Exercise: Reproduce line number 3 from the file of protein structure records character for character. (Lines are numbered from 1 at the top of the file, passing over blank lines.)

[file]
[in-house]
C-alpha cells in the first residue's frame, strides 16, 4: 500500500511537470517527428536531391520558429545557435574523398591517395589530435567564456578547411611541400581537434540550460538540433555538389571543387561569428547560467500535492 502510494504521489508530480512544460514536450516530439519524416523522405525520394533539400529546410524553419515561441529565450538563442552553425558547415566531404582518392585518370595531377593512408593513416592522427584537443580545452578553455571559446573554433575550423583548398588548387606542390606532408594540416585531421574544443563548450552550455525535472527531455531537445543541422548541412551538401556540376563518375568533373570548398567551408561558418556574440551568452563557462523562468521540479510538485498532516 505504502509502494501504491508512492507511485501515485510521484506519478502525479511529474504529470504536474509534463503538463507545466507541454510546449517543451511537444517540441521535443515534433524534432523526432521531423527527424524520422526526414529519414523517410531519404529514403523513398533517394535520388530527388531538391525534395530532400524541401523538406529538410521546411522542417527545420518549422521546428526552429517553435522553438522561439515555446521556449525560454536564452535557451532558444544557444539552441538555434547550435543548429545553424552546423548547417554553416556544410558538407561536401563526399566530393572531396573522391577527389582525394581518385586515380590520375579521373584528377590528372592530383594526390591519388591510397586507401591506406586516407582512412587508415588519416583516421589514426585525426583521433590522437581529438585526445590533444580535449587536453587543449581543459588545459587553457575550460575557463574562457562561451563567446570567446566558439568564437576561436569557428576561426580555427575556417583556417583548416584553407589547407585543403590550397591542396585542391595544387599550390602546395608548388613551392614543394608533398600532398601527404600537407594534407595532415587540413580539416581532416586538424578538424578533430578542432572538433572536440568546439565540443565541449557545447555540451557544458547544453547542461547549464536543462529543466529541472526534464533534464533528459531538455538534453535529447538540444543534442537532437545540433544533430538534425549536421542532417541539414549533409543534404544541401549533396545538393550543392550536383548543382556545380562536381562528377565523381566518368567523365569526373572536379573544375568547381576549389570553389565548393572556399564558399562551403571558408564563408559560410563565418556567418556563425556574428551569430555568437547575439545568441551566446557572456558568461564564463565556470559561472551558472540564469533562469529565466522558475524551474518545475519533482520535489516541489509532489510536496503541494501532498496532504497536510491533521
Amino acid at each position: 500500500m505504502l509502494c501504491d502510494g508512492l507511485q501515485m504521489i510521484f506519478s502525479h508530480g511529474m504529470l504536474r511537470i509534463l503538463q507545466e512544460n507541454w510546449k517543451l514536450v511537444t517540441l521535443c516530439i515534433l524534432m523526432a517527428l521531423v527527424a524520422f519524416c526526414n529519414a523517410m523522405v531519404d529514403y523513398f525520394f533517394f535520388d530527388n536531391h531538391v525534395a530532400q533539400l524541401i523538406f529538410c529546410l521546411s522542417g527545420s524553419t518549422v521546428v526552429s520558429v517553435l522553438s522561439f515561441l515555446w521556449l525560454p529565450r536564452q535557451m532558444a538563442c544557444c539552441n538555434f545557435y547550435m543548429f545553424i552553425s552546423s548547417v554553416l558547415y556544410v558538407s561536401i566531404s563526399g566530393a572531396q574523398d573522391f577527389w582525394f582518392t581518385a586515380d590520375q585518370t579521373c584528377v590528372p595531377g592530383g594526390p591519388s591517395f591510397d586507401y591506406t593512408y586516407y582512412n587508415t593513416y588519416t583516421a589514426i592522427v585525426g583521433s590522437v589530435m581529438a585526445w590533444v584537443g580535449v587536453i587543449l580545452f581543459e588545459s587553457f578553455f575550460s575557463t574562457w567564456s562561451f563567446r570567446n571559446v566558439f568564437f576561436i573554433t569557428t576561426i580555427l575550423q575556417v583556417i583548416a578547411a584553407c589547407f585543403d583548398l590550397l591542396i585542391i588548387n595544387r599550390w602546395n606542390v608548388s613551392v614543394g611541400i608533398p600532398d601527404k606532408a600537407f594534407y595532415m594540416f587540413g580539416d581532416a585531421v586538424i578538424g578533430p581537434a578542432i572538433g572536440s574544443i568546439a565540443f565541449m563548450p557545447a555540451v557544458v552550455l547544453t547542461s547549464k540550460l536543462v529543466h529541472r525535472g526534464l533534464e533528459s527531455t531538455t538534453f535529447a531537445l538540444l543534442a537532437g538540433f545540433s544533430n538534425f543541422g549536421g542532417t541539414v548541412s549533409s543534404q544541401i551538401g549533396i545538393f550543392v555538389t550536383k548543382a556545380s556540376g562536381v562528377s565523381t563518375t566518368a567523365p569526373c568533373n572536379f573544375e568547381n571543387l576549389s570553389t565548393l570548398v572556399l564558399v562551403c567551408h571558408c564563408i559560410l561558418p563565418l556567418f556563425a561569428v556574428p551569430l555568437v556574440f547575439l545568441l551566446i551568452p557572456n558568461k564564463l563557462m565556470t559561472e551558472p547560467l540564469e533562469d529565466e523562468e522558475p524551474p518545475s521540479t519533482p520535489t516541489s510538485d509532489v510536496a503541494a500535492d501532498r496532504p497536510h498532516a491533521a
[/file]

Amino acid at each position: 500500500m505504502l509502494c501504491d502510494g508512492l507511485q501515485m504521489i510521484f506519478s502525479h508530480g511529474m504529470l504536474r511537470i509534463l503538463q507545466e512544460n507541454w510546449k517543451l514536450v511537444t517540441l521535443c516530439i515534433l524534432m523526432a517527428l521531423v527527424a524520422f519524416c526526414n529519414a523517410m523522405v531519404d529514403y523513398f525520394f533517394f535520388d530527388n536531391h531538391v525534395a530532400q533539400l524541401i523538406f529538410c529546410l521546411s522542417g527545420s524553419t518549422v521546428v526552429s520558429v517553435l522553438s522561439f515561441l515555446w521556449l525560454p529565450r536564452q535557451m532558444a538563442c544557444c539552441n538555434f545557435y547550435m543548429f545553424i552553425s552546423s548547417v554553416l558547415y556544410v558538407s561536401i566531404s563526399g566530393a572531396q574523398d573522391f577527389w582525394f582518392t581518385a586515380d590520375q585518370t579521373c584528377v590528372p595531377g592530383g594526390p591519388s591517395f591510397d586507401y591506406t593512408y586516407y582512412n587508415t593513416y588519416t583516421a589514426i592522427v585525426g583521433s590522437v589530435m581529438a585526445w590533444v584537443g580535449v587536453i587543449l580545452f581543459e588545459s587553457f578553455f575550460s575557463t574562457w567564456s562561451f563567446r570567446n571559446v566558439f568564437f576561436i573554433t569557428t576561426i580555427l575550423q575556417v583556417i583548416a578547411a584553407c589547407f585543403d583548398l590550397l591542396i585542391i588548387n595544387r599550390w602546395n606542390v608548388s613551392v614543394g611541400i608533398p600532398d601527404k606532408a600537407f594534407y595532415m594540416f587540413g580539416d581532416a585531421v586538424i578538424g578533430p581537434a578542432i572538433g572536440s574544443i568546439a565540443f565541449m563548450p557545447a555540451v557544458v552550455l547544453t547542461s547549464k540550460l536543462v529543466h529541472r525535472g526534464l533534464e533528459s527531455t531538455t538534453f535529447a531537445l538540444l543534442a537532437g538540433f545540433s544533430n538534425f543541422g549536421g542532417t541539414v548541412s549533409s543534404q544541401i551538401g549533396i545538393f550543392v555538389t550536383k548543382a556545380s556540376g562536381v562528377s565523381t563518375t566518368a567523365p569526373c568533373n572536379f573544375e568547381n571543387l576549389s570553389t565548393l570548398v572556399l564558399v562551403c567551408h571558408c564563408i559560410l561558418p563565418l556567418f556563425a561569428v556574428p551569430l555568437v556574440f547575439l545568441l551566446i551568452p557572456n558568461k564564463l563557462m565556470t559561472e551558472p547560467l540564469e533562469d529565466e523562468e522558475p524551474p518545475s521540479t519533482p520535489t516541489s510538485d509532489v510536496a503541494a500535492d501532498r496532504p497536510h498532516a491533521a